The Challenge of Managing Left Ventricular Thrombus: Questions and Answers

Last Updated: September 15, 2022

Disclosure: none
Pub Date: Thursday, Sep 15, 2022
Author: Christopher B. Granger, MD
Affiliation: Duke University School of Medicine

Left ventricular (LV) thrombus is a relatively common condition that can result in thromboembolism including devastating stroke. Over the past 50 years, there have been over 6,600 studies that appear in a PubMed search of “left ventricular thrombus,” documenting substantial evolution of susceptible patient populations, diagnostic imaging techniques, and treatment options. In part because of a paucity of high level evidence from randomized trials, there has been relatively little guideline recommendation about the management of this condition. In recent years, there have been substantial advances in the understanding of left ventricular thrombus and evidence to guide its management. Thus, this thoughtful and measured Scientific Statement from the American Heart Association is a timely and welcome contribution.

The Statement makes 8 practical management suggestions (summarized graphically in Figure 5) for patients at risk for or with LV thrombus, outlined here. (1) For anterior ST elevation myocardial infarction (MI) treated with reperfusion therapy, the benefit of oral anticoagulation (OAC) to prevent LV thrombus is uncertain given the risks. (2) Patients with LV thrombus post MI should receive OAC, “typically” for 3 months. (3) Patients with dilated cardiomyopathy should not be treated with prophylactic OAC, with possible exception of those specific cardiomyopathies with higher risk, like Takotsubo syndrome, LV non-compaction, and peripartum cardiomyopathy where OAC “could be considered.” (4) The authors “suggest that” patients with non-ischemic cardiomyopathy with LV thrombus be treated with OAC for “at least 3-6 months,” with discontinuation if LV ejection fraction improves or if bleeding occurs. (5) “It may be prudent” to treat newly diagnosed mural thrombus with OAC as one would for protruding thrombus. (6) Cardiac magnetic resonance (MR) imaging “may be most appropriate” when echocardiography suggests thrombus but is not diagnostic even with contrast imaging as well as when echocardiography does not show thrombus but suspicion is high for thromboembolism. (7) For treatment of LV thrombus, direct acting oral anticoagulants (DOACs) “seems a reasonable alternative” to warfarin. (8) For persistent LV thrombus, “particularly if protruding,” “a trial of an alternate OAC or low molecular weight heparin is not unreasonable,” nor is it unreasonable to stop OAC if the thrombus becomes “organized or calcified.”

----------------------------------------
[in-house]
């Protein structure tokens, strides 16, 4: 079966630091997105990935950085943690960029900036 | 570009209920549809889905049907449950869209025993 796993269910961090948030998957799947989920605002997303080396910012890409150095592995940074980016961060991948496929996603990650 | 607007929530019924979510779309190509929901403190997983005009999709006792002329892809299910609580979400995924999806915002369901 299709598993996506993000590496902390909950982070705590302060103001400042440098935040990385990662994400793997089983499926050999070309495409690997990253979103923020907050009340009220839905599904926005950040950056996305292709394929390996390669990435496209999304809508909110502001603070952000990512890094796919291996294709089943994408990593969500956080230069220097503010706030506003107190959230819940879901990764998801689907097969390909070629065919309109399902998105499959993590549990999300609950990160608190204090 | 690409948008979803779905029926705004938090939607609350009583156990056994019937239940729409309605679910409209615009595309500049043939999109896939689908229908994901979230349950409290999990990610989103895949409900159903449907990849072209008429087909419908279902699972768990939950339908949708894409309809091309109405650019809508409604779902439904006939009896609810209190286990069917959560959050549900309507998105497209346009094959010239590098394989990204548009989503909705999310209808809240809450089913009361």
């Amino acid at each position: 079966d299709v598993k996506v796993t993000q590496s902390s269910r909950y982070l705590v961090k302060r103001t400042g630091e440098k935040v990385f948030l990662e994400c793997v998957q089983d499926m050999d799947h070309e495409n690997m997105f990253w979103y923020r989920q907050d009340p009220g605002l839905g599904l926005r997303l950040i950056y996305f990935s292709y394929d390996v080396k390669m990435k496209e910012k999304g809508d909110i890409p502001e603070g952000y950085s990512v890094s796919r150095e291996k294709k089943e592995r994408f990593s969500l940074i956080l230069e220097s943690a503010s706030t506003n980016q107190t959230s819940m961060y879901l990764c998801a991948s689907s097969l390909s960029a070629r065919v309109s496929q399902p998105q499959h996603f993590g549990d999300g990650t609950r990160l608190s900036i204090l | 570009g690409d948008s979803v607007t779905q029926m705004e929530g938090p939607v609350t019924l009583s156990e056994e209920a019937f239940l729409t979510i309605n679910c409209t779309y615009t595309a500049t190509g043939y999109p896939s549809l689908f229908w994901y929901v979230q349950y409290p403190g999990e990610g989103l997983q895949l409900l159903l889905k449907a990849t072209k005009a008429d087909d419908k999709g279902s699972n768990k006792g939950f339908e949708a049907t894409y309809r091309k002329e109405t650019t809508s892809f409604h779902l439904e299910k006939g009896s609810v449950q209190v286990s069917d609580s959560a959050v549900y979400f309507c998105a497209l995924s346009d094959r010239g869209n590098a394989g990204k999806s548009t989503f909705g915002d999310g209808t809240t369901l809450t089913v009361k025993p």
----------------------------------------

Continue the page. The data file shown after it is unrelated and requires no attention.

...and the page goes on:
Uncertainty behind the management suggestions

These suggestions cover the most important questions asked by providers, and each suggestion is supported by a comprehensive review of the available literature. However, most of the data come from observational studies with all of the attendant limitations, and thus most of the suggestions are carefully worded to acknowledge uncertainty and need for clinical judgement in applying them to assess risk and benefit. For example, the common question of how long anticoagulation should be continued when an LV thrombus is detected in a patient with dilated cardiomyopathy cannot be answered due to “insufficient study data.” Clinical judgement might lead one to favor longer term oral anticoagulation if an LV thrombus is large and mobile or if is detected in the setting of an acute (presumably embolic) stroke in a patient with a chronic dilated cardiomyopathy. In the setting of acute anterior MI, particularly with delayed presentation or with no reperfusion therapy, not only is the method of imaging important, but so is the timing of imaging. One study of patients treated with primary percutaneous coronary intervention found that 7 of 18 patients with LV thrombus had it develop between the first and fifth day after presentation of acute MI (1). This suggests that in such patients, the typical timing of echocardiography imaging on the first day is not enough to detect many of the thrombi that will develop. This Scientific Statement suggests that a repeat echocardiogram in 2 weeks “might be considered.”